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Movie picks 

Films recommended by our reviewers are indicated by an *.

30 Minutes or Less (R)

Director Ruben Fleischer, a former reality-show writer, is hardly the only culpable party in this wreck, in which Nick (Jesse Eisenberg), an overgrown pizza boy, is mugged and forced to wear a vest full of dynamite until he successfully robs a bank. — Justin Strout

Chapel Hills 15

Apollo 18 (PG-13)

In December of 1974, two American astronauts were sent on a secret mission to the moon, funded by the U.S. Department of Defense. What you are about to see is the actual footage that the astronauts captured on that mission. — Not reviewed

Carmike 10, Chapel Hills 15, Cinemark 16, Hollywood Interquest, Tinseltown

Bad Teacher (R)

After being dumped by her current boyfriend, a foul-mouthed, gold-digging seventh-grade teacher sets her sights on a colleague who is dating the school's model teacher. — Not reviewed

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*Bridesmaids (R)

In plenty of ways, the film sticks to a successful Apatow formula. The story structure is never so rigid that it won't allow room for freelancing a randomly (and hilariously) off-color conversation. The dialogue snaps with intelligence, and while belly laughs are the meat on the menu, there's a sentimental side. — Scott Renshaw

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Bucky Larson: Born to Be a Star (R)

The tale of a small-town guy who moves to Hollywood to follow in his parents' steps as a porn star. — Not reviewed

Cinemark 16, Tinseltown

Captain America: The First Avenger (PG-13)

This is a WWII-set comic book adventure about a once-meek U.S. soldier turned hero thanks to an experimental super serum that grants strength and agility far beyond that of a normal human being. — Not reviewed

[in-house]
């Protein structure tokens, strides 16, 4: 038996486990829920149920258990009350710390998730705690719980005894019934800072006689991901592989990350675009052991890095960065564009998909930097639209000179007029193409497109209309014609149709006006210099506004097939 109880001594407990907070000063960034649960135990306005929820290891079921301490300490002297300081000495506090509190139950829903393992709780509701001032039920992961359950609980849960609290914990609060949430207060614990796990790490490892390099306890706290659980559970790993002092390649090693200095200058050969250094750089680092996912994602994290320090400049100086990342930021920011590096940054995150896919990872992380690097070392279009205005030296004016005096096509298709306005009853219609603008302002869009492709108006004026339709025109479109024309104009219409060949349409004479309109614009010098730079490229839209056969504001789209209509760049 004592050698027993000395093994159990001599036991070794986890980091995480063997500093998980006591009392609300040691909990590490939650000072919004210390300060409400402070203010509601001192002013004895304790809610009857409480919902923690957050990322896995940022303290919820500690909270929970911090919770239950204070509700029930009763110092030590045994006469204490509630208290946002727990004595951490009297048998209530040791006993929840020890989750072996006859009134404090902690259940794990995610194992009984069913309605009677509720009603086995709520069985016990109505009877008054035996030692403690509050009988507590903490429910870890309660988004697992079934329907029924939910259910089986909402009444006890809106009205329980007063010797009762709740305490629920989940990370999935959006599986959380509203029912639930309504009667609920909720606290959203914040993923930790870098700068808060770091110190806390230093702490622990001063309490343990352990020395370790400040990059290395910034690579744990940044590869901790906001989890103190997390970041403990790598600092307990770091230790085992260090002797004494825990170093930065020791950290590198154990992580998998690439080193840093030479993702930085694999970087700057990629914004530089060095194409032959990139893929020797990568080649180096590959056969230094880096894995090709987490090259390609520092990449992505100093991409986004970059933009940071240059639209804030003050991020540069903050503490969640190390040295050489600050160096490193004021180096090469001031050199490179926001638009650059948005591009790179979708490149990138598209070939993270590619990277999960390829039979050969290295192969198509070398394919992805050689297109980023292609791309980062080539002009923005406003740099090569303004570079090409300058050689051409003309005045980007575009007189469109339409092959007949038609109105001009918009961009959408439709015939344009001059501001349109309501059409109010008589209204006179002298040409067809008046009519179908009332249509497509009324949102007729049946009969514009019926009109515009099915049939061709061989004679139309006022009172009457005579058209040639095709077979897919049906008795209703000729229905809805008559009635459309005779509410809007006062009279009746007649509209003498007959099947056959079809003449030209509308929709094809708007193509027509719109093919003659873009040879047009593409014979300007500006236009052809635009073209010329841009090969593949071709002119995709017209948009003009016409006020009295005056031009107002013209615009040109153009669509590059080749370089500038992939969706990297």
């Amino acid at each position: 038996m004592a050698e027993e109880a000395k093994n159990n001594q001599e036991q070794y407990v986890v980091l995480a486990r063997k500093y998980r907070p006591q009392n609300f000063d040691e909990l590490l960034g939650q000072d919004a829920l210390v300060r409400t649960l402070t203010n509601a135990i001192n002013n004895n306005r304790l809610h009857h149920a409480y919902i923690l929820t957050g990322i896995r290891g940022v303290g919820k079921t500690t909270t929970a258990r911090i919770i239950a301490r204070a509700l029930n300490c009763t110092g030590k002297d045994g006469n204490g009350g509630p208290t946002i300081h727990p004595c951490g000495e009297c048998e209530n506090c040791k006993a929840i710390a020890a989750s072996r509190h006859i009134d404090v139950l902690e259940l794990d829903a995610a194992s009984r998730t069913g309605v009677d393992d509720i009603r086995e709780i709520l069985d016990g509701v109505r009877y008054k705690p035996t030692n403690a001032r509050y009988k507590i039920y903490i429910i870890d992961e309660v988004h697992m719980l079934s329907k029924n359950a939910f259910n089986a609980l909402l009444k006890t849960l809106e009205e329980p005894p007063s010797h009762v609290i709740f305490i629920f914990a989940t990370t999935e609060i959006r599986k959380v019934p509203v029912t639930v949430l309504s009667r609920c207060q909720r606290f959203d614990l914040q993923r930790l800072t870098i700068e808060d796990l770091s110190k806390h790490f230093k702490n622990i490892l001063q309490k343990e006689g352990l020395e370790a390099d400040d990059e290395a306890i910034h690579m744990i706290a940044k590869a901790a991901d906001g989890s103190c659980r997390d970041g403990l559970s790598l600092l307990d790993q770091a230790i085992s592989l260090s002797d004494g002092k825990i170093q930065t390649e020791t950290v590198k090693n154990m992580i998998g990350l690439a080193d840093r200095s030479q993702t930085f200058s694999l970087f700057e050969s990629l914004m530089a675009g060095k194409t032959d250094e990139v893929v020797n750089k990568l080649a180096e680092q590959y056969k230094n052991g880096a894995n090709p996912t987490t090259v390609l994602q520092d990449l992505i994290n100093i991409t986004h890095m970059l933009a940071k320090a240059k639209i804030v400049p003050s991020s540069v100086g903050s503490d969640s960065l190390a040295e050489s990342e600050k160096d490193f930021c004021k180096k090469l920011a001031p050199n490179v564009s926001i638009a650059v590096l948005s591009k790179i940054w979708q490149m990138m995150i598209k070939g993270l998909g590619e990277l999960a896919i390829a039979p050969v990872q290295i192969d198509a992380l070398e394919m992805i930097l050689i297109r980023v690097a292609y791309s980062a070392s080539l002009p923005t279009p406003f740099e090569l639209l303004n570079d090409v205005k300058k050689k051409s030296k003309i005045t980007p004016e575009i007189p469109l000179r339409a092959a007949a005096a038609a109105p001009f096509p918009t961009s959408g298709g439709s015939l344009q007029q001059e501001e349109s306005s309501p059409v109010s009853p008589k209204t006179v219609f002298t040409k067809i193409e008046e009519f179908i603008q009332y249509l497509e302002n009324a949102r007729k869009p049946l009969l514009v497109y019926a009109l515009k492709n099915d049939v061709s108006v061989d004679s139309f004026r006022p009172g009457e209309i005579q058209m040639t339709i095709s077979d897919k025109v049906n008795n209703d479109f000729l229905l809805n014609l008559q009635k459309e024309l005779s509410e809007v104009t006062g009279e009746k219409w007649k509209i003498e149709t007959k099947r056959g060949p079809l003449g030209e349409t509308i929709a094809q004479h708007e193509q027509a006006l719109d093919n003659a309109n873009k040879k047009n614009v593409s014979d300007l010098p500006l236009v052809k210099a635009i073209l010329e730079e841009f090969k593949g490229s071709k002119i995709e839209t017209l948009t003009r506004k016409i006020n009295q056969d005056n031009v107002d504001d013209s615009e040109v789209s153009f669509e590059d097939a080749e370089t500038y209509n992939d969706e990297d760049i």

Chapel Hills 15, Cinemark 16, Hollywood Interquest, Tinseltown

The Change-Up (R)

Here's the ugly truth about genre formulas (this one a body-swap comedy): They generally exist for good reason. While adhering to the formula is no guarantee of success, turning it sideways isn't inevitably a step in the right direction. — Scott Renshaw

Chapel Hills 15

Colombiana (PG-13)

Cataleya, a young woman who witnessed the murder of her parents as a child, turns herself into a professional killer. — Not reviewed

Chapel Hills 15, Tinseltown

*Contagion (PG-13)

This is no mere disaster movie; it's a meticulous doomsday scenario imagined by someone with a clear need to visualize the worst as a salve to his anxiety. — Justin Strout

Carmike 10, Chapel Hills 15, Cinemark 16, Cinemark 16 IMAX, Hollywood Interquest, Kimball's Peak Three, Tinseltown

Cowboys & Aliens (PG-13)

It's 1873 in Arizona Territory when a spaceship arrives. Neither homage nor satire, it's more like a brainstormed shorthand checklist of plot points and payoffs. — Jonathan Kiefer

Cinemark 16, Hollywood Interquest, Tinseltown

Crazy, Stupid, Love. (PG-13)

For two hours, the film offers up a terrific cast and some genuinely funny moments, but its inability to find real greatness can be encapsulated by one scene — an attempt at sophistication that's too often undercut by sitcom simplicity. — Scott Renshaw

Tinseltown

*The Debt (R)

The Debt, a new thriller, fleshes out a great scenario with fresh action beats, some killer acting and wonderful interplay between Jessica Chastain and Helen Mirren. — Justin Strout

Cinemark 16, Hollywood Interquest, Tinseltown

*Don't Be Afraid of the Dark (R)

The haunted-house thriller sometimes feels like a lost art. But like Insidious earlier this year, Don't Be Afraid of the Dark is a triumph of mood and tone that dutifully holds us in suspense until the very end. — Dan Hudak

Carmike 10, Tinseltown

Green Lantern (PG-13)

Each sector of space is protected by a Green Lantern, possessing a ring that uses a powerful green energy to do anything within the limits of the user's imagination and will power. When the Green Lantern assigned to this sector of space finds himself dying on planet Earth, he tells the ring to find a suitable successor. — Not reviewed

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*Harry Potter and the Deathly Hallows Part 2 (PG-13)

It's fair to say that while Hallows 2.0 is far from a perfect piece of filmcraft, director David Yates and screenwriter Steve Kloves know exactly how to guide us through this final chapter. — Scott Renshaw

Chapel Hills 15, Cinemark 16, Tinseltown

The Help (PG-13)

Set in Mississippi in the '60s, a Southern society girl returns from college determined to become a writer, but turns her friends' lives upside down when she decides to interview the black women who have spent their lives taking care of prominent Southern families. — Not reviewed